The Cisco 2420 is using a T1 for the WAN, what about the connection to the fax machines? Are you using another T1 or FXS ports? Can you hang a Cisco 2420 locally to the Softswitch, 6509 and Voice Gateway? What the goal is to do is to cut out the WAN portion out of the equation. If you can cut out the WAN and duplicate the problem then you know its something that is local, if not, then something about the WAN side (its a starting point).

    Also, are you using G.726  at all? The 2420's have been know to fail during faxing when the codec is part of the configuration, even if it is not being used. You mentioned that you are using G.711 all except...remove the exceptions and see if problems clear up.

    Also, if you are using FXS ports, try using a DTMF analyzer to see if DTMF digits are being distorted.

    Keep me posted



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    Author Comment

    by:pasands
    I haven't had any problems with other T1 customers faxing.  Only very early on when we first implemented the platform, but since we ironed out those bugs, its been pretty reliable.  The WAN is T1, and this is a 16 Port FXS IAD.  

    I looked at the Show MGCP, and there are 2 statements in there for G726...but it says dynamic, and it won't let me remove them...They are listed below:
    MGCP Dynamic payload type for G.726-16K codec
    MGCP Dynamic payload type for G.726-24K codec

    Also, here is a copy of the config on the IAD at this customers site:

    version 12.2
    no service pad
    service timestamps debug uptime
    service timestamps log uptime
    no service password-encryption
    !
    hostname Router
    !
    enable secret 5 $1$UedP$0Dg7yOJ8pslL1iei3v6LV/
    !
    clock timezone Central -5
    network-clock base-rate 64k
    ip subnet-zero
    ip cef
    !
    !
    ip domain name domain.net
    ip name-server xxx.xxx.xxx.xxx
    ip name-server xxx.xxx.xxx.xxx
    ip name-server xxx.xxx.xxx.xx!
    ip audit notify log
    ip audit po max-events 100
    !
    class-map match-all MGCP
      match ip precedence 4
    class-map match-all RTP
      match ip precedence 5
    !
    !
    policy-map T1_QOS
      class RTP
        priority percent 90
      class MGCP
       bandwidth percent 4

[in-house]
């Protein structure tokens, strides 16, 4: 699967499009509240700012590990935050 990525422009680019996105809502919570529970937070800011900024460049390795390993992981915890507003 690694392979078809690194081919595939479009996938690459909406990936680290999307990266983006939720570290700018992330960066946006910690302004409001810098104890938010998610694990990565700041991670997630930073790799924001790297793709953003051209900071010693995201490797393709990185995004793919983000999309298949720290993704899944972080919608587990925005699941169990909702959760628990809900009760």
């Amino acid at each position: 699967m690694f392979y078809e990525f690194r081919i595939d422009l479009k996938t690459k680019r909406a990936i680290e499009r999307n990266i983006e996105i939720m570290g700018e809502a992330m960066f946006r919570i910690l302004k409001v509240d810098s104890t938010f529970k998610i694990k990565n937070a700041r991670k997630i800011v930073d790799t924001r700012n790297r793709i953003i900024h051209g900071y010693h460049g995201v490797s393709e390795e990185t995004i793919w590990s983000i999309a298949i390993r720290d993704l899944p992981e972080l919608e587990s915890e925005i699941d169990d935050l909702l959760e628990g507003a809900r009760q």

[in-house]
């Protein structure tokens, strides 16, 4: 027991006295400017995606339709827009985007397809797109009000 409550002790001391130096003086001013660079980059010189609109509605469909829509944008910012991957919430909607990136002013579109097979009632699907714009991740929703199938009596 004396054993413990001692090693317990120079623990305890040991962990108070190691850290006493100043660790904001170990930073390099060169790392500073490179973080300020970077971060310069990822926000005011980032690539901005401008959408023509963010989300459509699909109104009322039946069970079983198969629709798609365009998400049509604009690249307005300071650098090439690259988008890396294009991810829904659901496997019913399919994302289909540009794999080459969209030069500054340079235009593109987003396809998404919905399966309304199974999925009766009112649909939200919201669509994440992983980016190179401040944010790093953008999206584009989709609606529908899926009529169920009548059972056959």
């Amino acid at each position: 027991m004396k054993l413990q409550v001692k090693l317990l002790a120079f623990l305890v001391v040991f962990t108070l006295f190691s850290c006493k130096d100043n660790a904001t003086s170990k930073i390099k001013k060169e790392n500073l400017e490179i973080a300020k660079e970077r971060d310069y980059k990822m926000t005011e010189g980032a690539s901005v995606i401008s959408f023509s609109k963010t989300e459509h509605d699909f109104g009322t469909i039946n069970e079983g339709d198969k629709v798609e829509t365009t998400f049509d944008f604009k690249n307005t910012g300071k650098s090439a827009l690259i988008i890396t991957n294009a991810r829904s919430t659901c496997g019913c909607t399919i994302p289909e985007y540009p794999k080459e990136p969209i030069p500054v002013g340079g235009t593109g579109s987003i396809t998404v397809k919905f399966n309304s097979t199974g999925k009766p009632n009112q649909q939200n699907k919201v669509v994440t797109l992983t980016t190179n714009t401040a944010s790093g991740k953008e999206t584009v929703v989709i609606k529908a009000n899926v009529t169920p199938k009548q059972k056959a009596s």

!        
    !
    !
    voice call carrier capacity active
    !
    voice service voatm
     !
     session protocol aal2
     no voice detect
      vbd-playout-delay mode passthrough
    !
    voice service voip
     fax protocol t38 ls-redundancy 0 hs-redundancy 0
    !
    !
    !
    !
    !
    !
    !
    no voice confirmation-tone
    !
    !
    voice-card 0
    !
    !
    controller T1 0
     framing esf
     linecode b8zs
     channel-group 0 timeslots 1-24 speed 64
    !
    !
    !
    !
    interface Ethernet0
     ip address xxx.xxx.xxx.xxx 255.255.255.252
     no ip mroute-cache
     no cdp enable
    !
    interface Serial0
     no ip address
     no ip mroute-cache
     shutdown
    !
    interface Serial0:0
     ip address xxx.xxx.xxx.xxx 255.255.255.252
     max-reserved-bandwidth 99
     service-policy output T1_QOS
     no cdp enable
    !
    ip nat inside source list 1 interface Serial0:0 overload
    ip classless
    ip route 0.0.0.0 0.0.0.0 Serial0:0
    no ip http server
    !
    !
    snmp-server community
    snmp-server community
    snmp-server enable traps tty
    call rsvp-sync
    !
    voice-port 1/1
     echo-cancel coverage 32
     timing hookflash-in 750
     idle-voltage high
    !
    voice-port 1/2
     echo-cancel coverage 32
     timing hookflash-in 750
     idle-voltage high
    !
    voice-port 1/3
     echo-cancel coverage 32
     timing hookflash-in 750
     idle-voltage high
    !
    voice-port 1/4
     echo-cancel coverage 32
     timing hookflash-in 750
     idle-voltage high
    !
    voice-port 1/5
     echo-cancel coverage 32
     timing hookflash-in 750
     idle-voltage high
    !
    voice-port 1/6
     echo-cancel coverage 32